Sunday’s ad is for Ruppert Beer, from 1947. The ad shows a farmer taking a nap while his horse looks on disapprovingly. But the tagline, “Some Things Can’t Be Hurried” isn’t about growing crops, but about brewing beer, which Ruppert apparently does not just slowly, but s-l-o-w-l-y. I may not be an expert in the philosophy of time, but I don’t think you can age something slowly. Time is linear, at least in practical terms, and moves at a fixed pace. It may sometimes seem to go slower or faster, but that’s just our perception of it.
Archives for June 3, 2018
Today is the birthday of Emil George Sick (June 3, 1894-November 10, 1964). Sick was the “son of Canadian brewer Fritz Sick, who built Sick’s Lethbridge Brewery.”
“He was a brewing worker and industrialist in Canada and later the US. He is well known for his involvement as owner of baseball teams and stadiums in Seattle and Vancouver, British Columbia from the 1930s until 1960.
He was chairman of the board of Sick’s Rainier Brewing Company and president of Sicks’ Brewery Enterprises, Inc., both of Seattle, and a director of three other firms, Molson’s Brewery, Ltd., and Sicks’ Breweries, Ltd., both of Canada, and the Peoples National Bank of Washington. He also was a director of the Seattle World’s Fair.”
Here’s a short biography from Find a Grave:
Sportsman. Northwest baseball pioneer. Former owner of the Pacific Coast League’s Seattle Rainiers. He constructed Sick’s Seattle Stadium which opened in June 1938 and served as home to the Seattle Rainiers, Seattle Angels and the 1969 major league Seattle Pilots. He rose to prominence in the brewing industry along with his father Fritz, operating breweries in Vancouver, Edmonton, Regina, Great Falls, Spokane and the Rainier Brewery in Seattle. Active in civic affairs, he served as president of both the Seattle Historical Society and Seattle Chamber of Commerce. He was also instrumental in the founding of the King County Blood Bank and as chairman of the Washington State March of Dimes.
“In 1934 the Sicks made their most important transaction. It would transform Emil Sick into one of Seattle’s most significant citizens and impact the game of baseball in the state for decades. They acquired exclusive rights to sell the Rainier brand in Washington and Alaska from the Rainier Brewing Company of San Francisco.”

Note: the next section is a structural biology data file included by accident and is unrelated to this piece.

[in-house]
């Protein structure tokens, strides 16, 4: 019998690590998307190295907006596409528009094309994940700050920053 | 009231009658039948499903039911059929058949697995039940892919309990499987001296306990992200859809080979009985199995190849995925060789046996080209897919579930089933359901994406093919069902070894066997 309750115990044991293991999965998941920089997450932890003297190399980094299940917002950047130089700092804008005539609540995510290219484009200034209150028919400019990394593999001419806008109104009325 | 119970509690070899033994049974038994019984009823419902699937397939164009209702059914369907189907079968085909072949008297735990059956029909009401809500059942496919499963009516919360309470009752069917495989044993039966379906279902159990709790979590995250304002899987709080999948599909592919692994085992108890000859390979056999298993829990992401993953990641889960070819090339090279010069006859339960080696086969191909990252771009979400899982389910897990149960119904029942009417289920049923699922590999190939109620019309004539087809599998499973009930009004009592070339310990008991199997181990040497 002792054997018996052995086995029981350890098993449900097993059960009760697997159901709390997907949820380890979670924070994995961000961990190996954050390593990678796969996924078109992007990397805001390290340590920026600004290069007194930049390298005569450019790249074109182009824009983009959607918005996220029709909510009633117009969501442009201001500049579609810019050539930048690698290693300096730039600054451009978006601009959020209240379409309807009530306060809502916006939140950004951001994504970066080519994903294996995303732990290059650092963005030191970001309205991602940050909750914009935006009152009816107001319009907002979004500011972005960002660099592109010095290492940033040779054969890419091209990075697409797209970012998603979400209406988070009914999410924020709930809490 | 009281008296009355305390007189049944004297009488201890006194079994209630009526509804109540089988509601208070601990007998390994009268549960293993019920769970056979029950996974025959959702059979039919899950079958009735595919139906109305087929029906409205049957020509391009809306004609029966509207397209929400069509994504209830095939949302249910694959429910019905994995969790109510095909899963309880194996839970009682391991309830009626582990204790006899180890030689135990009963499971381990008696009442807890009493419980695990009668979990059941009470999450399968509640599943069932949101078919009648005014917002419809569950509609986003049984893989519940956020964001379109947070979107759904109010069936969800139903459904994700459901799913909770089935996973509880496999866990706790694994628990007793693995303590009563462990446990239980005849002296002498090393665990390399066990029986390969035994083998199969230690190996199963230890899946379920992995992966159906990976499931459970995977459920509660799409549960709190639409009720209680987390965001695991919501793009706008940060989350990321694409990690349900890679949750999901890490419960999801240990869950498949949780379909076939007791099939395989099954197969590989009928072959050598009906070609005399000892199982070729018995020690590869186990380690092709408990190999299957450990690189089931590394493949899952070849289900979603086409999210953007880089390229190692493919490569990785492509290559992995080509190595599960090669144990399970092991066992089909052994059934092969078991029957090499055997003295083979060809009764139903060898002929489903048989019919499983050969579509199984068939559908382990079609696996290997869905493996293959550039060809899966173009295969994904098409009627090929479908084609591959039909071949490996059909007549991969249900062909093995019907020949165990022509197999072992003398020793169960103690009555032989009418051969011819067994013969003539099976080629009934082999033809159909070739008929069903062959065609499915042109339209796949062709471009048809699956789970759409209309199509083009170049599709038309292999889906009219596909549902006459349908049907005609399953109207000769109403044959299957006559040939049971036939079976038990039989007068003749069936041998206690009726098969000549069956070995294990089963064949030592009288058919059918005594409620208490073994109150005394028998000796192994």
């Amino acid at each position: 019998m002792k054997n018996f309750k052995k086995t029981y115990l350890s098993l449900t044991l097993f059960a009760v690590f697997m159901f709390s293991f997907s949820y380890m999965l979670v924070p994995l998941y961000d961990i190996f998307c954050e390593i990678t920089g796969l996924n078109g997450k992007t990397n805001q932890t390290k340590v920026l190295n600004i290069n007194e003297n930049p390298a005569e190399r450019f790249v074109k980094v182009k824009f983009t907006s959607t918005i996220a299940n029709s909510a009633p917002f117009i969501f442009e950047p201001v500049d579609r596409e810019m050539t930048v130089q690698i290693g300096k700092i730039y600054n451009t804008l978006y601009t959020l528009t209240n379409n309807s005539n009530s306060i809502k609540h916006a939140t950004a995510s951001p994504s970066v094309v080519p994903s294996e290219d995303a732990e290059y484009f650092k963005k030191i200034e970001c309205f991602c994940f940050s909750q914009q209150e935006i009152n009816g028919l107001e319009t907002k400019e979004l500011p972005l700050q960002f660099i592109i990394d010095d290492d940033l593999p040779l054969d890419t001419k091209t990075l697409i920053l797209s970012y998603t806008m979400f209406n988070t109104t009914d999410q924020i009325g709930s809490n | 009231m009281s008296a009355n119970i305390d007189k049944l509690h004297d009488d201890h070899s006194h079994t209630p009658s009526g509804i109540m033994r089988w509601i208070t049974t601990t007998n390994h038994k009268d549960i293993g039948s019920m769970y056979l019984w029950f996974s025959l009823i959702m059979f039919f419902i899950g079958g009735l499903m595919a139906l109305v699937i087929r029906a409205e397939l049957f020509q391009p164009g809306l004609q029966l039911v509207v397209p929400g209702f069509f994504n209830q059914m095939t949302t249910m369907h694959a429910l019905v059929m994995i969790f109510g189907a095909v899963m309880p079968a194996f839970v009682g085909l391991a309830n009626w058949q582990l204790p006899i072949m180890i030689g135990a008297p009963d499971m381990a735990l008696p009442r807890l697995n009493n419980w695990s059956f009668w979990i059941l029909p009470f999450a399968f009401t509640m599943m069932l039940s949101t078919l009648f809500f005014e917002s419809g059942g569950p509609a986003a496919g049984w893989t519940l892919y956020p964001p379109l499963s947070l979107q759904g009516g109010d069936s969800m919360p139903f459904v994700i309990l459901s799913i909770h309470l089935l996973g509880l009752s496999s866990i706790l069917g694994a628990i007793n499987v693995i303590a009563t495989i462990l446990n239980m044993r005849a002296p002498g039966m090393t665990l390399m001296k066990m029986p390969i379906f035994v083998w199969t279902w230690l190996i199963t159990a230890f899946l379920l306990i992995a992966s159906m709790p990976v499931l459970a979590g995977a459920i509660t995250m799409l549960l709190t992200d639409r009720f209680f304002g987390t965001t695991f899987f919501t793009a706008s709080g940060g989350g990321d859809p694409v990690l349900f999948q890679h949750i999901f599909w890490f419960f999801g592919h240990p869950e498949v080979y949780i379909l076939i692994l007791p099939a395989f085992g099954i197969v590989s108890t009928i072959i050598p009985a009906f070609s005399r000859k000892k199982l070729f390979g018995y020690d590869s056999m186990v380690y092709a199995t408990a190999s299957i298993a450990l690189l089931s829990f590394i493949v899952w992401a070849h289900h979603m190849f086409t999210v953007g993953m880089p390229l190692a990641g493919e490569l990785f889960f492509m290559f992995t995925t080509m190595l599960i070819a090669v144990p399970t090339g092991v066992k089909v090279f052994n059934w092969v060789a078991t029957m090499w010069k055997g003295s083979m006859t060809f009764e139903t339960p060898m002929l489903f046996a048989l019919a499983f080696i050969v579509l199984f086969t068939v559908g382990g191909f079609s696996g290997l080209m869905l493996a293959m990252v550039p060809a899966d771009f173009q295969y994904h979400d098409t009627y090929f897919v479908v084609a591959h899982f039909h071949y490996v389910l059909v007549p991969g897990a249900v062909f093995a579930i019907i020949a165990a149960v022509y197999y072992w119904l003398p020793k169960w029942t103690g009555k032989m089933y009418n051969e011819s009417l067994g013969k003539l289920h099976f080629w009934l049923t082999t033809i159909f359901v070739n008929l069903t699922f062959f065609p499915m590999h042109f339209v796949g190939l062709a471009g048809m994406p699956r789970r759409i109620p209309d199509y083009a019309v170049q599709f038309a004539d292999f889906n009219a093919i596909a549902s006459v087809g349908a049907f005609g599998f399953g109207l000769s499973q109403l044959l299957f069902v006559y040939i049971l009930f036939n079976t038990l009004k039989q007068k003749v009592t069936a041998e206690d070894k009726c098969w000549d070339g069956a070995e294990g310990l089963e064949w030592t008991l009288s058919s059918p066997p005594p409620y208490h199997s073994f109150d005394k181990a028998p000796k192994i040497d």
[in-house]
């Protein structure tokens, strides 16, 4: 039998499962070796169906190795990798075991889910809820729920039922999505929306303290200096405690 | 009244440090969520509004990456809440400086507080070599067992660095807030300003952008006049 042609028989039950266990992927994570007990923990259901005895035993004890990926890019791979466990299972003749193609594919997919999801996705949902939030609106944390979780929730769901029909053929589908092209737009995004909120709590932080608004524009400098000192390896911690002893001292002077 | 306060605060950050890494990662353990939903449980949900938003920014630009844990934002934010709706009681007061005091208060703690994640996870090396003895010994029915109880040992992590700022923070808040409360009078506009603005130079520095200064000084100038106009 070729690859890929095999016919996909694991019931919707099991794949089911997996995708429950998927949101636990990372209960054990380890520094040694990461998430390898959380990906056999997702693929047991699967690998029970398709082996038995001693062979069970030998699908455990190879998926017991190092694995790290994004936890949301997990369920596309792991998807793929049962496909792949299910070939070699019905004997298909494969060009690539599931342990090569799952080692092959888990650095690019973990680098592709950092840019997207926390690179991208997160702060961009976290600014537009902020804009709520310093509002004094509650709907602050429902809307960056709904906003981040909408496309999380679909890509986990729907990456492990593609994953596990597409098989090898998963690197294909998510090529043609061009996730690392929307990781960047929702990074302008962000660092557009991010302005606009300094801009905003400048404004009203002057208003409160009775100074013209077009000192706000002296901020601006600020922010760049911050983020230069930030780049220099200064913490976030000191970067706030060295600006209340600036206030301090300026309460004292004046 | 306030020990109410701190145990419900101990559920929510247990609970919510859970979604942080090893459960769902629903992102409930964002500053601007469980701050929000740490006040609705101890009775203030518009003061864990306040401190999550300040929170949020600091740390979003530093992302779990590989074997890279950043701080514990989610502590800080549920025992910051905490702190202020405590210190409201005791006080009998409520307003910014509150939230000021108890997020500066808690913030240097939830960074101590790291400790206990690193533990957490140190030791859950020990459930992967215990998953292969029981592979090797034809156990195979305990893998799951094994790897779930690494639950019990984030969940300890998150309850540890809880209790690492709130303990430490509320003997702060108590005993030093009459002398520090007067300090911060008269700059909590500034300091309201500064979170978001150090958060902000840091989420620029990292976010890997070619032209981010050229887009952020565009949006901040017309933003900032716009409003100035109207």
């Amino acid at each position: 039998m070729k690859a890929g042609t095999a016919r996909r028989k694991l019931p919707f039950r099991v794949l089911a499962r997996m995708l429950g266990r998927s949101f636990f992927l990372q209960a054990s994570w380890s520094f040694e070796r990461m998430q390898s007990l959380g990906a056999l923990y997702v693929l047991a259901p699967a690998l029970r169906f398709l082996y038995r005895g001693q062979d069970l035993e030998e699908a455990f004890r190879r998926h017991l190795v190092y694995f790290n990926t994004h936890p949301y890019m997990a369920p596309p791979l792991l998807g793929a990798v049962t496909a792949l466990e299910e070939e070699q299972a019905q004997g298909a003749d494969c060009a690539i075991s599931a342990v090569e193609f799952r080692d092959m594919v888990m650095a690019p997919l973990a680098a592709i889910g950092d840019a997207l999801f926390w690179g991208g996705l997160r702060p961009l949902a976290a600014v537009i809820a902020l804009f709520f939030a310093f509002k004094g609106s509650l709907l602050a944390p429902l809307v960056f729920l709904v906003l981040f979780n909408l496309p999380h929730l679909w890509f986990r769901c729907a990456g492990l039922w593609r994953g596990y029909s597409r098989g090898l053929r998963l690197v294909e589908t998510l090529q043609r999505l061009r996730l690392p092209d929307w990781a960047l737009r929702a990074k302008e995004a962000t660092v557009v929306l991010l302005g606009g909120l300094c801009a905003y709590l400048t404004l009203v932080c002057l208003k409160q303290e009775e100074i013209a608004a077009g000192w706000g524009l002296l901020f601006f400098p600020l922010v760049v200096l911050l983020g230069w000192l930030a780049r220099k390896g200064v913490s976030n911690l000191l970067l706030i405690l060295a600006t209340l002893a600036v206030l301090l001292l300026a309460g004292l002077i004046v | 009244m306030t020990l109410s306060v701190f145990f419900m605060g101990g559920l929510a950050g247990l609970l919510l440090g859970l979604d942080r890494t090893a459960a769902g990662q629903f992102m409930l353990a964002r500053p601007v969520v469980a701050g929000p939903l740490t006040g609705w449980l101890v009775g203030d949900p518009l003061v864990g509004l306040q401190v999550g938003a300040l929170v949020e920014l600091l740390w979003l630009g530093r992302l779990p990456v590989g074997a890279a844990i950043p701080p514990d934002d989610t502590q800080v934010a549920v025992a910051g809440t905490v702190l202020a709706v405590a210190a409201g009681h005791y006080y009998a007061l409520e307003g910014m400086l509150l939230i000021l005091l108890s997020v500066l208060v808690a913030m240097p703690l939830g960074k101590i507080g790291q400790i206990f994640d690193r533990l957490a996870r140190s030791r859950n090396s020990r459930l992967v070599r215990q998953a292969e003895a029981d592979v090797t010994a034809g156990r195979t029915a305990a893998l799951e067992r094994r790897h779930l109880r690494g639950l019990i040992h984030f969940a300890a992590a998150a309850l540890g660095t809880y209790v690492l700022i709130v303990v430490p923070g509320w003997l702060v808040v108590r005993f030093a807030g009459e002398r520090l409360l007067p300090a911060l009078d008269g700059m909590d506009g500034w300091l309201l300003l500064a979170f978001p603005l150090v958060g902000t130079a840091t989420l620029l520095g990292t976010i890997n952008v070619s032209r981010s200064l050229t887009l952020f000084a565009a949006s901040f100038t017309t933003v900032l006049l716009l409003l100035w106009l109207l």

And this is his obituary from the Seattle Post-Intelligencer on November 11, 1964, as posted on the Brewery Gems page about Emil.
Emil G. Sick, 70, long-time Seattle civic and business leader, died early yesterday morning in Swedish Hospital of a stroke following an operation. Mr. Sick had been in failing health recently but had continued to take an active part in his numerous and varied business interests in, the United States and Canada.
He was chairman of the board of Sick’s Rainier Brewing Co. and president of Sicks’ Brewery Enterprises, Inc., both of Seattle, and a director of three other firms, Molson’s Brewery, Ltd., and Sicks’ Breweries, Ltd., both of Canada, and the Peoples National Bank of Washington. He also was a director of the Seattle World’s Fair.
Mr. Sick was equally well known for his leadership in civic activities. He led two successful $100,000 fund raising drives. One played a leading role in saving St. Mark’s Cathedral. As chairman of the non – denominational committee, he saw $100,000 collected to wipe out the church’s debts and beautify the picturesque building.
As president of the Seattle Historical Society, Mr. Sick led the drive which collected $100,000 for construction of the Museum of History and Industry.
Mr. Sick was a long-time leader of the Seattle Chamber of Commerce, serving as its president in 1941. Thirteen, years later he was elected an honorary life-time member.
Mr. Sick entered the brewery business as a shipping clerk with Lethbridge Breweries, Ltd., in Alberta, Canada, which was founded and owned by his father.
In the following years he headed numerous corporations which operated breweries in Spokane; Salem, Ore.; Missoula and Great Falls, Mont.; Vancouver, B.C.; Edmonton and Lethbridge, Alta., and Prince Albert and Regina, Sask. Some of these later were closed or sold.
In 1937, Mr. Sick purchased the Seattle Rainier baseball club and a year later built the stadium which bears his name. The club was sold in 1960. He also was past state chairman of the National Foundation for Infantile Paralysis and was a founder of the King County Central Blood Bank.
In 1949, Mr. Sick became the first Washingtonian to be named for the Disabled American’s Veteran’s award for outstanding civic leadership. And he was named Greater Seattle’s First Citizen in Sports for 1963.
Mr. Sick was born June 3, 1894, in Tacoma. He attended Western Canada College, Calgary, and Stanford University. He resided at 260-39th Ave. E.
He married Kathleen Thelma McPhee in 1918. She died in 1962, and last December he married Mrs. Martha Gardner, widow of a Seattle business leader.
Survivors include his wife, Martha; sister, Mrs. J. A. Blair, Vancouver, B.C.; three daughters, Mrs. Chandler Thomas, Guatemala City, Guatemala; Mrs. Robert Minton, Concord, Mass.; and Mrs. Winston Ingman, Mercer Island; a son, Timothy Sick, London, England; an adopted son, Alan Ferguson, Seattle, and 16 grandchildren.”